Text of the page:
In fact, CI may be added to build and cache build binaries and artifacts to be pulled locally later by any matching system. This is particularly easy with Github Actions. This style of automation will be discussed further in another blog post.

# Authentication and Completing the filehost

Before we deploy, we want to make sure there is at least a bit of authentication for our app. A simple way to do this is by passing in an environment variable containing a secret when the app is started. Then, upon post request, check that the key passed in with the path parameters of the post request match that key. Note that if this parameter passing is done over https (which we will force later on) then the secret key shall be encrypted.

I won’t go through the rust code to do this, but in order to test out the file host, (it should be fairly self explanatory), but clone here and nix build .. Then running:


will run the filehost locally, using SECRET_PASSWORD as the method of authentication and SOME_PATH as the path to store files at. Using tmp seems easy as a start.

To test the auth, one can define the following zsh functions:

function post_code {
        echo -n ""$(echo -n '{"key":"'$SECRET_PASSWORD'","src":"'$(echo $INPUT | base64)'"}' | curl -X POST -H 'Content-Type: application/json' --data @- | jq -r '.link') | xclip -selection clipboard

Example usage could be echo "hello world" | post_code.

Unpacking what’s going on:

  • The secret password used for auth is defined in plaintext. This is not good practice, and will be fixed later on with sops.
  • INPUT_UNESCAPED is stdin. In the example hello world.
  • INPUT escapes \ in INPUT_UNESCAPED so the slashes will be preserved during the post request.
  • The last line creates creates the post request. The post endpoint url is Parameters are sent in with json in an encrypted html header in a json format. The key is provided in plaintext, and the $INPUT is base64encoded for easier transmission. --data @- specifies to provide post data from stdin. The result of the post is piped to jq which parses the resulting json and retrieves the link attribute. This is then copied onto the clipboard (assuming the use of X server).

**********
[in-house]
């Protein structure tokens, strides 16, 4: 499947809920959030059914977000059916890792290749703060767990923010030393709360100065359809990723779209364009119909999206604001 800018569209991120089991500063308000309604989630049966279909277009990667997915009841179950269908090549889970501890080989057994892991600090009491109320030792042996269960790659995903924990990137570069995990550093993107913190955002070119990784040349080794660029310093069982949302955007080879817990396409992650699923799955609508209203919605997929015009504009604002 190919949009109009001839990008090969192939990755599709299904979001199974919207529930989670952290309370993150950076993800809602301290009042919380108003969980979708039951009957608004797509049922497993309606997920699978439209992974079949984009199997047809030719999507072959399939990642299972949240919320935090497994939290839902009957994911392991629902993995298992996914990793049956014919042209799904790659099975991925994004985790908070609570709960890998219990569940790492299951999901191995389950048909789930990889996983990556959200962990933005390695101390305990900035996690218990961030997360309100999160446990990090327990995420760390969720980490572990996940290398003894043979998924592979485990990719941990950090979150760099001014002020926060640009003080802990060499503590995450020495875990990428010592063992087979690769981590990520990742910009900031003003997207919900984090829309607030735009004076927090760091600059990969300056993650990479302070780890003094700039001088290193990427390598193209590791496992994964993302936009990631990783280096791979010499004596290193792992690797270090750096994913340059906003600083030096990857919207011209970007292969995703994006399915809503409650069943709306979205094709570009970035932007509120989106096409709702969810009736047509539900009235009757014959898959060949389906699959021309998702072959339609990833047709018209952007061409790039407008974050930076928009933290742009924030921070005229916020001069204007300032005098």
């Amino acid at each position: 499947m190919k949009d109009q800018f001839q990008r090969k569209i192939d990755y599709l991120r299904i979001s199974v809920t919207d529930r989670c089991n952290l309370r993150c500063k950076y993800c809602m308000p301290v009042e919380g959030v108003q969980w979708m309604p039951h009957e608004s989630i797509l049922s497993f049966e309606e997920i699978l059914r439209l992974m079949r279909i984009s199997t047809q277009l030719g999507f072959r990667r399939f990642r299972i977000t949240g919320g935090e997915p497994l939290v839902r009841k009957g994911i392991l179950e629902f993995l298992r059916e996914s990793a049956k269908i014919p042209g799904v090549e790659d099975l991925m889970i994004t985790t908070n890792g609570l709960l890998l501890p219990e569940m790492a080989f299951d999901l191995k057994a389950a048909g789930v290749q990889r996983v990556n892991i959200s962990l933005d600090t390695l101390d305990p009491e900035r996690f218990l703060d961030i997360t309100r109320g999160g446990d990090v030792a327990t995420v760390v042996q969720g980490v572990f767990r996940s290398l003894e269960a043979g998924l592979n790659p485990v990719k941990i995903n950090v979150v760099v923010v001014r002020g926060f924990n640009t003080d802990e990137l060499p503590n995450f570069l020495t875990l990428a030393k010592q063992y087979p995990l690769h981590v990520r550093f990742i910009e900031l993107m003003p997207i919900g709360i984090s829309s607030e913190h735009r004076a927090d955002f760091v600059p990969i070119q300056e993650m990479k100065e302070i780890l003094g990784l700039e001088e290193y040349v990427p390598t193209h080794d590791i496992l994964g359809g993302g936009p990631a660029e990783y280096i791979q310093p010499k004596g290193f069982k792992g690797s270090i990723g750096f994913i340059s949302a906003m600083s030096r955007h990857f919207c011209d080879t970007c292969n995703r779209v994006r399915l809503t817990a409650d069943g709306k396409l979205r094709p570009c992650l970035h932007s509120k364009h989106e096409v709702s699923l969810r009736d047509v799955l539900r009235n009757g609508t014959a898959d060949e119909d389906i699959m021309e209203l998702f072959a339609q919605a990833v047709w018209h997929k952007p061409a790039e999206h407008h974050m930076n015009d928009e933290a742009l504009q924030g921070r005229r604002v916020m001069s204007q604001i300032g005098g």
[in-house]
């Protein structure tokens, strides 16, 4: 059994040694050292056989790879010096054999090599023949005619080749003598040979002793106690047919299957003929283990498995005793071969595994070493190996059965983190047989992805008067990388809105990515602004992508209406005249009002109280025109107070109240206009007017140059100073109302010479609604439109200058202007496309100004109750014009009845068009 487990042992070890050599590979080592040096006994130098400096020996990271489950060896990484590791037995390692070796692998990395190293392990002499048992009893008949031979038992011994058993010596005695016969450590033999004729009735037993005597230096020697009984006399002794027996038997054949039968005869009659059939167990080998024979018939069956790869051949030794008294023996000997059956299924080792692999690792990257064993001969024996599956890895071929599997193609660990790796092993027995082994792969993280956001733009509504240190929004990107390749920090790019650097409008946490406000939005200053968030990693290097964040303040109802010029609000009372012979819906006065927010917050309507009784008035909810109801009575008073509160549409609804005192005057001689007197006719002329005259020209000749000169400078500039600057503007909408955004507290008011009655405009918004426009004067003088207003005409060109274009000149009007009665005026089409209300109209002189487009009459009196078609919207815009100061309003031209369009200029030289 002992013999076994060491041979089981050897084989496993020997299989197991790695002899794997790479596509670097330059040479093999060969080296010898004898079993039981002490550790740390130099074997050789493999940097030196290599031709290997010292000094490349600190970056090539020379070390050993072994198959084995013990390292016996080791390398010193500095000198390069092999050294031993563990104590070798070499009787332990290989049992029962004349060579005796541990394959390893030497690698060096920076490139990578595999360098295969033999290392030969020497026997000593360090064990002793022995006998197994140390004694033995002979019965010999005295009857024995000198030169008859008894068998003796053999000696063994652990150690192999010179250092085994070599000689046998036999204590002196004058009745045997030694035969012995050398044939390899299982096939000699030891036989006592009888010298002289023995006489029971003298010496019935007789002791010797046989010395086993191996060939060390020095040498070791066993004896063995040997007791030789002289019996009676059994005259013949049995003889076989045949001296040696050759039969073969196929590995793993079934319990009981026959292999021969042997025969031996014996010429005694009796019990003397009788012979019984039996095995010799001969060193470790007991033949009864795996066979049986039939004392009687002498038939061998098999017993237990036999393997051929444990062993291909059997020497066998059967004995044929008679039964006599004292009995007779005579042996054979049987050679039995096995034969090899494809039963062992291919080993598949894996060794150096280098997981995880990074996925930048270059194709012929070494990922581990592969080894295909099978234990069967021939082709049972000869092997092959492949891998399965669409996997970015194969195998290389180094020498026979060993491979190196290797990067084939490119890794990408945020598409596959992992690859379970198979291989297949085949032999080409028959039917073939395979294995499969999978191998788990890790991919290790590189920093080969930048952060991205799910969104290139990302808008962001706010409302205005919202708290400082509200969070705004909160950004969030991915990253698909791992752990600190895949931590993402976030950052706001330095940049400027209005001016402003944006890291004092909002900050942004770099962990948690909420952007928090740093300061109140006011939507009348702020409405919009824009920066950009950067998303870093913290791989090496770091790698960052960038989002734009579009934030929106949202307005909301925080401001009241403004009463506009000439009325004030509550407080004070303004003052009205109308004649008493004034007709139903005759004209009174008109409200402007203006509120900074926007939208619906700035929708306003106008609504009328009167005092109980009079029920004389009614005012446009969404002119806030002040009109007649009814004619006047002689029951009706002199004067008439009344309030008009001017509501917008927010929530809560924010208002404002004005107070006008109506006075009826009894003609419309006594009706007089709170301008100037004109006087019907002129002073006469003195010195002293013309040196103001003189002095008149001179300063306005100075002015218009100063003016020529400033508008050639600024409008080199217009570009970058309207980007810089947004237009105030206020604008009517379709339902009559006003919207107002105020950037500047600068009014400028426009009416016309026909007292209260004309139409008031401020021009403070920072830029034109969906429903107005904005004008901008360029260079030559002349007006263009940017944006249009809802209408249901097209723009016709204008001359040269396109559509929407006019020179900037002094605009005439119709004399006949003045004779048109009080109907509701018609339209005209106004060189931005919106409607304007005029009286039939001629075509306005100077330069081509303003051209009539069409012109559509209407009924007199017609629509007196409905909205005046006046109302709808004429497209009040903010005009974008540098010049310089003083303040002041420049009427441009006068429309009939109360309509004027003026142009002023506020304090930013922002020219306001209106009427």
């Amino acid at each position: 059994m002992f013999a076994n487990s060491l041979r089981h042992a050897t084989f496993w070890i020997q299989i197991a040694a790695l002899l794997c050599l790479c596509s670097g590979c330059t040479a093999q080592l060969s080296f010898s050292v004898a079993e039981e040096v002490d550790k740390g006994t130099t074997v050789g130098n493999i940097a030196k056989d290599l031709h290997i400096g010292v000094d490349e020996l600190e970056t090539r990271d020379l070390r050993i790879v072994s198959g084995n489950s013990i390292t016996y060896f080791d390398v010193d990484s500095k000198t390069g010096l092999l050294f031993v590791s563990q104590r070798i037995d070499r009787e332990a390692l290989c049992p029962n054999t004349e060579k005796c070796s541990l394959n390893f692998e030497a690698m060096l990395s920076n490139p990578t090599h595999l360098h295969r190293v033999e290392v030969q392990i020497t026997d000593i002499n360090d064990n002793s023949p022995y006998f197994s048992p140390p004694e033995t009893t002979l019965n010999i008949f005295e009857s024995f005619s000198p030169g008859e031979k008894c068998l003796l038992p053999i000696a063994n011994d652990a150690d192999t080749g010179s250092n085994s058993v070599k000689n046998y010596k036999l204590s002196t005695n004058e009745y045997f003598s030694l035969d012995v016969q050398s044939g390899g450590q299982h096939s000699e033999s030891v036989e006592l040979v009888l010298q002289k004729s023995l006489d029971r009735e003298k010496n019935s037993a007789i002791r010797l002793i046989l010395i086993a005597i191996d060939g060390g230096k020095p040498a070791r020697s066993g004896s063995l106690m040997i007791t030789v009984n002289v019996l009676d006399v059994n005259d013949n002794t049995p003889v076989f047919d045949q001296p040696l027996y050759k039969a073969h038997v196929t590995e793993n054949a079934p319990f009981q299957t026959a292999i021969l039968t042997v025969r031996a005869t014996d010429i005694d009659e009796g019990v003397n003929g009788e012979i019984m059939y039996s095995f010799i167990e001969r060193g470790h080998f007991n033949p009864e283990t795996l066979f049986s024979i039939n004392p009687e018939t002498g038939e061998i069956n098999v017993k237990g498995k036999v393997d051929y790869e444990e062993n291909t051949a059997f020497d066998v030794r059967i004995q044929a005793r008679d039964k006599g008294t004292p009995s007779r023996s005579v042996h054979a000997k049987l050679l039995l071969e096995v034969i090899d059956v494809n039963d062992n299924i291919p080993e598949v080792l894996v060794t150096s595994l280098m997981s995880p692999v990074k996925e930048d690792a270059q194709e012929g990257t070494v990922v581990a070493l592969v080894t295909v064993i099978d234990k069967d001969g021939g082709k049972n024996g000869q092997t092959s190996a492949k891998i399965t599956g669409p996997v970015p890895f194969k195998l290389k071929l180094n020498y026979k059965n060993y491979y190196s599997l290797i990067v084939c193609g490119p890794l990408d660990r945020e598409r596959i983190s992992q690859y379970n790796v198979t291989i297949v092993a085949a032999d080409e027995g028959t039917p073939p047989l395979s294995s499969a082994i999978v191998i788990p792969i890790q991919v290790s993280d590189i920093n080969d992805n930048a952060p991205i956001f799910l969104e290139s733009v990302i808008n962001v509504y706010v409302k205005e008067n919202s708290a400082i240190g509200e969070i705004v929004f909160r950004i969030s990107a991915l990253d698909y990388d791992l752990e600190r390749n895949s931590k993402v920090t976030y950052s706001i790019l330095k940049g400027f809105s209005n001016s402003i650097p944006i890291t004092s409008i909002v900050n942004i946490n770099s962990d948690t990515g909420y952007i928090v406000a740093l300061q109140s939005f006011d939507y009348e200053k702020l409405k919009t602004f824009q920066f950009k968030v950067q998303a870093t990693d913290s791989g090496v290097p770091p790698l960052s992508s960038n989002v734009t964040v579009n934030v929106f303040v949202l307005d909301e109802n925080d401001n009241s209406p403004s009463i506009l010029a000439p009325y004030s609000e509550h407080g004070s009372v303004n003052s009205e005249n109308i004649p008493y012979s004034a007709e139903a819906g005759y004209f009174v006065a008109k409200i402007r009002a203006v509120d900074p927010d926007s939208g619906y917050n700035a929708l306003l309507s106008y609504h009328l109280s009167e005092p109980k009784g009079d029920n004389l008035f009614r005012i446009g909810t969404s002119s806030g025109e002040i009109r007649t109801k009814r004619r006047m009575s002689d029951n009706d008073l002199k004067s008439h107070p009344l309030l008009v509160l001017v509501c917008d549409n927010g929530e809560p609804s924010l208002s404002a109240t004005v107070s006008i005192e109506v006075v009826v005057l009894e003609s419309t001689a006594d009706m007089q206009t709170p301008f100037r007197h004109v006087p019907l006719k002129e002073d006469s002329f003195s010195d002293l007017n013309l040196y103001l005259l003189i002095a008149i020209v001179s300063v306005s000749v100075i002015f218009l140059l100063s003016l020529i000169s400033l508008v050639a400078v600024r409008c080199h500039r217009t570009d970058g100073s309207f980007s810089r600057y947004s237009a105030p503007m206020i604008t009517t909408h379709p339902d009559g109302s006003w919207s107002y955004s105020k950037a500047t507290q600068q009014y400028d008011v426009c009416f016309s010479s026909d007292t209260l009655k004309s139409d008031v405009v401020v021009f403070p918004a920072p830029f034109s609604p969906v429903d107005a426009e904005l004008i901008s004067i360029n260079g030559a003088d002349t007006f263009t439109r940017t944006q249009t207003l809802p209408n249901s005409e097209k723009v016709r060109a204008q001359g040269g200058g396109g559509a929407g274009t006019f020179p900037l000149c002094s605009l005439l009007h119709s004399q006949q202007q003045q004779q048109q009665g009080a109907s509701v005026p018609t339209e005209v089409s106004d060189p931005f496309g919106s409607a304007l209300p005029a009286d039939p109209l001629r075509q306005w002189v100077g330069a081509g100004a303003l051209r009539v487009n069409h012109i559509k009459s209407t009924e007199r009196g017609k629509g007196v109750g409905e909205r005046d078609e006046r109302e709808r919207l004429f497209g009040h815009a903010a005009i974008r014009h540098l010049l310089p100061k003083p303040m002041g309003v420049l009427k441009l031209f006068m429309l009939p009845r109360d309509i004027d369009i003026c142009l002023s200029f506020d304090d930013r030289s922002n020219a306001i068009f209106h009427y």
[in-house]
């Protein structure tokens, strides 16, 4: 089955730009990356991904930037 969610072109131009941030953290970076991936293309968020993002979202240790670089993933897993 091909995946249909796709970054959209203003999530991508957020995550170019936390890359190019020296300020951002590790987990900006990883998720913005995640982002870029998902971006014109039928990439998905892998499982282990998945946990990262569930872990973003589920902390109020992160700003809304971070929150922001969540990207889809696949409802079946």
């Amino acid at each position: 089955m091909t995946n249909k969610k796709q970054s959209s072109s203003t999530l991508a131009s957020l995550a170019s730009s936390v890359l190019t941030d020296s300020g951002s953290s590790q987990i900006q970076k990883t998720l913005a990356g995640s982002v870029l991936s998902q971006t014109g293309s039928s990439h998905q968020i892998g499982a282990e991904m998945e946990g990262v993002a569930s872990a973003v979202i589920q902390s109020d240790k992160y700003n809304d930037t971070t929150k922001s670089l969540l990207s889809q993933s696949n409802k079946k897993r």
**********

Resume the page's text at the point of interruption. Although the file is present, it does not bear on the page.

The data is encrypted using https, so this is “somewhat” secure. It fits the goal of basic authentication and DDOS prevention without being fancy.

At this point, a working filehost flake has been written, and includes authentication. Now we may deploy.

# Secret Management

The first question here is “how can secrets such as a passphrase be stored on nix?” A popular solution, independent of nix, is to use mozilla’s sops tool. Nix-sops wraps this super easily. I’m not going to reiterate the README, but will summarize in a few sentences.

Starting with a basic flakes system configuration file, sops-nix may be added an input. Then, sops can be put into the module list in the server (host’s) module list. Finally, the server’s ssh keys can be converted to pgp keys. Add a devshell and set SOPS_PGP_FP to a list of private PGP keys, nix develop, then run sops secrets.yaml. This sops command allows decrypted editing of a a yaml list of secrets that is encrypted with the listed of private pgp keys on write. So, secrets may be added, such as the filehost secret key, then committed to the configuration git repo and pushed to a git host (in this case github).

TODO finish the rest of this post

# Systemd Service

, our filehost service ought to run automatically, out of the box. To do this, we write a nixos module that will automatically run our filehost.

# Nginx reverse proxy

# Preparing the Oracle Instance

# Deployment